Ortega asserts that "There have been doubts as to the viability of this work regarding the safety of nearby buildings due to previous experiences, such as the fact that the construction of the first underground line in Seville in the seventies was suspended out of fear that the cathedral might be affected, or more recently in the district of Carmel, Barcelona, where the structure of certain buildings was damaged as a result of the works carried out to extend the underground".

The researcher explains that the new method provides "genuine, feasible and efficient solutions" for line 2, and leaves an average safety radius of 80 metres around the historic buildings. The work offers various non-disruptive alternatives for the construction of this underground line in Seville.

Ortega emphasises that the methodology follows "multi-criteria optimisation" in the design of underground networks, but does recognise that when it comes to the final decision-making process there will also be other factors to consider (the speed at which work is carried out, the order in which lines will open, integration with other transport systems, such as trams) and various agents (local governments, autonomous regions, transport operators etc.) will be involved.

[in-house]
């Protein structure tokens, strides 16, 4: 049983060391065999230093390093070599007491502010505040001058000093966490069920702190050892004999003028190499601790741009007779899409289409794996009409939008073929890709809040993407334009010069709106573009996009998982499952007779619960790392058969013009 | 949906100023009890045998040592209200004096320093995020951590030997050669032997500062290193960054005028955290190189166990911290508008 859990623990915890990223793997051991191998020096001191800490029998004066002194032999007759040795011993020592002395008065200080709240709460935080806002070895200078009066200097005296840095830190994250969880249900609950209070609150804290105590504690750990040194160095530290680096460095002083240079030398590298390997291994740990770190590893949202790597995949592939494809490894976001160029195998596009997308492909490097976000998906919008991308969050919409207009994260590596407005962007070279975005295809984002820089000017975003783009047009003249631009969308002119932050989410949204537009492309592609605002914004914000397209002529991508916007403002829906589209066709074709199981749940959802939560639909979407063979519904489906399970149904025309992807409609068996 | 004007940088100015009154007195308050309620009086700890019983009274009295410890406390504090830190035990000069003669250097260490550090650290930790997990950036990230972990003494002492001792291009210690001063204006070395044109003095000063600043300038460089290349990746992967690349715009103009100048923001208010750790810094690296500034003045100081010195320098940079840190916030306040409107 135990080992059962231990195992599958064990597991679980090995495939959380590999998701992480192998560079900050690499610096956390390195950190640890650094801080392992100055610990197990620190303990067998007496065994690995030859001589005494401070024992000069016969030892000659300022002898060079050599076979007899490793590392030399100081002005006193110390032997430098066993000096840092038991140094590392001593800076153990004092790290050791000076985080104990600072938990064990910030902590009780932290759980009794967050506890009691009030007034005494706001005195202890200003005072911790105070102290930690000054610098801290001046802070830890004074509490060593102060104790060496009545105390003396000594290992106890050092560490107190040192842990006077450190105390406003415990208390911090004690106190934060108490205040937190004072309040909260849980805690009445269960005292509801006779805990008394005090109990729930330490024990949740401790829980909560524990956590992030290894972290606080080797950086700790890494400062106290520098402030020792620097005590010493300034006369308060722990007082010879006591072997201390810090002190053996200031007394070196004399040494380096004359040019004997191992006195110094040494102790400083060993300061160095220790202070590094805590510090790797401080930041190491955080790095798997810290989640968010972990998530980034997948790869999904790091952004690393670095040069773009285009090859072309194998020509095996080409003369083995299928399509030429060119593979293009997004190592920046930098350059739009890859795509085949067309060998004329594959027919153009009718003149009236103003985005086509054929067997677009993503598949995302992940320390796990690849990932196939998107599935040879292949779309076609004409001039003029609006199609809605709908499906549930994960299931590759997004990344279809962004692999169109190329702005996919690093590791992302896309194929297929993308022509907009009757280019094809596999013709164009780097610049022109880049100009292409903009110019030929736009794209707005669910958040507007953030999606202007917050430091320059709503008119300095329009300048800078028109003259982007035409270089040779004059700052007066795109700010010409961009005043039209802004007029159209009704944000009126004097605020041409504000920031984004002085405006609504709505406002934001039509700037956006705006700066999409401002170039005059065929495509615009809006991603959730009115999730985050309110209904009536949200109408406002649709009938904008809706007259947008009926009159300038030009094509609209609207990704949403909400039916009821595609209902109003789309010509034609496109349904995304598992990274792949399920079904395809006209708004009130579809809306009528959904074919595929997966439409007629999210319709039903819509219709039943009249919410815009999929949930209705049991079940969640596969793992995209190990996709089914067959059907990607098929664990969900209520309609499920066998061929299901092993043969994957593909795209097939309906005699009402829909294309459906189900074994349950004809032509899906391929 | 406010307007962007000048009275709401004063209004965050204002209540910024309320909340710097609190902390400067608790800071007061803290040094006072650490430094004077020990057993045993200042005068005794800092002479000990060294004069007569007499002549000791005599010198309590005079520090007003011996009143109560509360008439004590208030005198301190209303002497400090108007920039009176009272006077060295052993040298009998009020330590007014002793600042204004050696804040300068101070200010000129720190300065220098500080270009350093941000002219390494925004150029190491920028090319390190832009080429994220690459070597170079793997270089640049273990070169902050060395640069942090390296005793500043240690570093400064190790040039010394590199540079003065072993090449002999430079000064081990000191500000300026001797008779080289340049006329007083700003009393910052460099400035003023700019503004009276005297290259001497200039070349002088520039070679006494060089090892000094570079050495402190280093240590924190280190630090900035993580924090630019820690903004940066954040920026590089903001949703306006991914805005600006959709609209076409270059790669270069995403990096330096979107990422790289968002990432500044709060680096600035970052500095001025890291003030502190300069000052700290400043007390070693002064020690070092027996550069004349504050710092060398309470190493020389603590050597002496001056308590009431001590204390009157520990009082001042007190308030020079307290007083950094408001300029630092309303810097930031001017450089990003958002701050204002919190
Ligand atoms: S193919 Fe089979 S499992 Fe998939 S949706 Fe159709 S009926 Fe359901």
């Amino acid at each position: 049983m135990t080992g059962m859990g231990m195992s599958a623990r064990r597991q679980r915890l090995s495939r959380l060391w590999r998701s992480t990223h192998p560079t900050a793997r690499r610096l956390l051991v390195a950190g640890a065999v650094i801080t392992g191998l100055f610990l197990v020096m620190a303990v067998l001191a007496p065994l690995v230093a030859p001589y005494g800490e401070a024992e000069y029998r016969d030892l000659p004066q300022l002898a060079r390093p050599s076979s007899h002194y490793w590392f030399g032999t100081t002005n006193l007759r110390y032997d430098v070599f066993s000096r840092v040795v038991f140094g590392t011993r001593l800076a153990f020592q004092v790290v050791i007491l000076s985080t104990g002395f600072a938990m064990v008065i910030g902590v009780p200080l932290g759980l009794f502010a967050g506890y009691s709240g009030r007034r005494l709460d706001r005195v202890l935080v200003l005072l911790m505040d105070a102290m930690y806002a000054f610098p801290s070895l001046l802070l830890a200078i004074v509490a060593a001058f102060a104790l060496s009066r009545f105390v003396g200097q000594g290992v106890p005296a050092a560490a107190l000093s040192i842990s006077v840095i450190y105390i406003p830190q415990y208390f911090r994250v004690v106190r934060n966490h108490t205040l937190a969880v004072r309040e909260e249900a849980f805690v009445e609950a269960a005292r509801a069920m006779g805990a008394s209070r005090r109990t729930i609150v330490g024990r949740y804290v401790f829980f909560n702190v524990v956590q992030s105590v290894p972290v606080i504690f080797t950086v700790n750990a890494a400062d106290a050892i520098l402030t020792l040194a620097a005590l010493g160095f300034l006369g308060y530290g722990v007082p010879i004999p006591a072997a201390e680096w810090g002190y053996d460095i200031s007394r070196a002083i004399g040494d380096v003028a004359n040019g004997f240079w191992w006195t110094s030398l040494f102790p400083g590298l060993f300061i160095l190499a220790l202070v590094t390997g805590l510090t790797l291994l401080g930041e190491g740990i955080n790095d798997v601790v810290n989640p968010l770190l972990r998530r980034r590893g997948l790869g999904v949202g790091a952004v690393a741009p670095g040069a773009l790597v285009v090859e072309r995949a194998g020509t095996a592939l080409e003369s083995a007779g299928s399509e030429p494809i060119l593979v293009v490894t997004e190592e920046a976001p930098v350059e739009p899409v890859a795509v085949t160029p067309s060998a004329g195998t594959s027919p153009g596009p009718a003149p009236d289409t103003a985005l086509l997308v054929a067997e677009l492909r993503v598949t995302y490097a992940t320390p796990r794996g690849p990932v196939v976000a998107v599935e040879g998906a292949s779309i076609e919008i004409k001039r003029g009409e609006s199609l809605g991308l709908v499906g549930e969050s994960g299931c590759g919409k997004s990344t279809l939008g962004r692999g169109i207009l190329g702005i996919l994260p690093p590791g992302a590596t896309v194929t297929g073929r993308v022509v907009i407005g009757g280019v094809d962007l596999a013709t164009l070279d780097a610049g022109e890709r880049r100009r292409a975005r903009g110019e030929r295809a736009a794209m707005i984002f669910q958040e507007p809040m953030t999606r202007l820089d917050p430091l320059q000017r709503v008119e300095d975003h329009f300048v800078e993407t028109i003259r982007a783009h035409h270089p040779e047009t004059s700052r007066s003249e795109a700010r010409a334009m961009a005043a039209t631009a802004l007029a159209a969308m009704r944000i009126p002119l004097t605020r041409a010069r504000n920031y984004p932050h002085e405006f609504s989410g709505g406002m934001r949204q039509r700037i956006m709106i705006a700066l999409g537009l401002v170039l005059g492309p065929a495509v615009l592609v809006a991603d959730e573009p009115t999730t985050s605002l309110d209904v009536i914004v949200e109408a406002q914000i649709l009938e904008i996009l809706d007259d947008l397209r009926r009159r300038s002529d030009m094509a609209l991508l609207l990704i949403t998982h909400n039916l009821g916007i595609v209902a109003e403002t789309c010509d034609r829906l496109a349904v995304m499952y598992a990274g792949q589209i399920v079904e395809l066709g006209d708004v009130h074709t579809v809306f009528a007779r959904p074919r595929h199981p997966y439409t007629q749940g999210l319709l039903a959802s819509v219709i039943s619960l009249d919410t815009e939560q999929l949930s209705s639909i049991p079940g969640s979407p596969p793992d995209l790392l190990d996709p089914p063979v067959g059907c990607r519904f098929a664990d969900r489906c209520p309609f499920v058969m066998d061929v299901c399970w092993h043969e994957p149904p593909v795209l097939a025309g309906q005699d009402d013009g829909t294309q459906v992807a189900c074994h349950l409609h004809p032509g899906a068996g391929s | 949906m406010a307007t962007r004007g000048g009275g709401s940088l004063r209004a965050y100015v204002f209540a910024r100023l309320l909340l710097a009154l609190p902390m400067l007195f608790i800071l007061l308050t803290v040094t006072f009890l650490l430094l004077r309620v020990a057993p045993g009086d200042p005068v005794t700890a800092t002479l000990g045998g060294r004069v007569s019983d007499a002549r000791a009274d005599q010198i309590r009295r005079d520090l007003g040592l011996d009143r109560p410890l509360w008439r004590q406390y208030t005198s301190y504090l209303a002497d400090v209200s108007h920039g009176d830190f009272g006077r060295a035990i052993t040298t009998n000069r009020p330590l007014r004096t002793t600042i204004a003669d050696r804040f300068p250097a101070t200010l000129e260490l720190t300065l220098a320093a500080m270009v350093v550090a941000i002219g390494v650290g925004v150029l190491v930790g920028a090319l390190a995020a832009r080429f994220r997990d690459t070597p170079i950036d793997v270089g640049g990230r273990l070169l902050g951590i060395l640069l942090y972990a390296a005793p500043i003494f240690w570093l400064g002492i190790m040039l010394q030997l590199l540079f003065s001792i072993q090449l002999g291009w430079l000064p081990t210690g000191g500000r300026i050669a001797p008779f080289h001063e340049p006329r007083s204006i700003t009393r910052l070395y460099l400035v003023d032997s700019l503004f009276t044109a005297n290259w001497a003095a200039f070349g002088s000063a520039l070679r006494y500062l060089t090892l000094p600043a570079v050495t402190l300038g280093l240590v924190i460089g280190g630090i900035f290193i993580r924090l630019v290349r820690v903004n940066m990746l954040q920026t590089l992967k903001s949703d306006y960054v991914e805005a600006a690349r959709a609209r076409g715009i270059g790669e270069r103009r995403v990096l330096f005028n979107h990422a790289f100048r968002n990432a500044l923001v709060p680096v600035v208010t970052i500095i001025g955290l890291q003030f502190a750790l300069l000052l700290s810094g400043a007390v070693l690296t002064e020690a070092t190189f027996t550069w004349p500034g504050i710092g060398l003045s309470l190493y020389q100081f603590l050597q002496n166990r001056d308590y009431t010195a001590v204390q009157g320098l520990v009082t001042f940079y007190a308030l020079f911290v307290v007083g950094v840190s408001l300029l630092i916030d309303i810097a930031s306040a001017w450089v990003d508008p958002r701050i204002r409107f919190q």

Story Source:

The above story is based on materials provided by FECYT - Spanish Foundation for Science and Technology. Note: Materials may be edited for content and length.


Cite This Page:

FECYT - Spanish Foundation for Science and Technology. "Underground Power Lines That Bypass Monuments In Cities." ScienceDaily. ScienceDaily, 12 November 2009. <www.sciencedaily.com/releases/2009/11/091111101400.htm>.
FECYT - Spanish Foundation for Science and Technology. (2009, November 12). Underground Power Lines That Bypass Monuments In Cities. ScienceDaily. Retrieved September 20, 2014 from www.sciencedaily.com/releases/2009/11/091111101400.htm
FECYT - Spanish Foundation for Science and Technology. "Underground Power Lines That Bypass Monuments In Cities." ScienceDaily. www.sciencedaily.com/releases/2009/11/091111101400.htm (accessed September 20, 2014).

Share This



More Matter & Energy News

Saturday, September 20, 2014

Featured Research

from universities, journals, and other organizations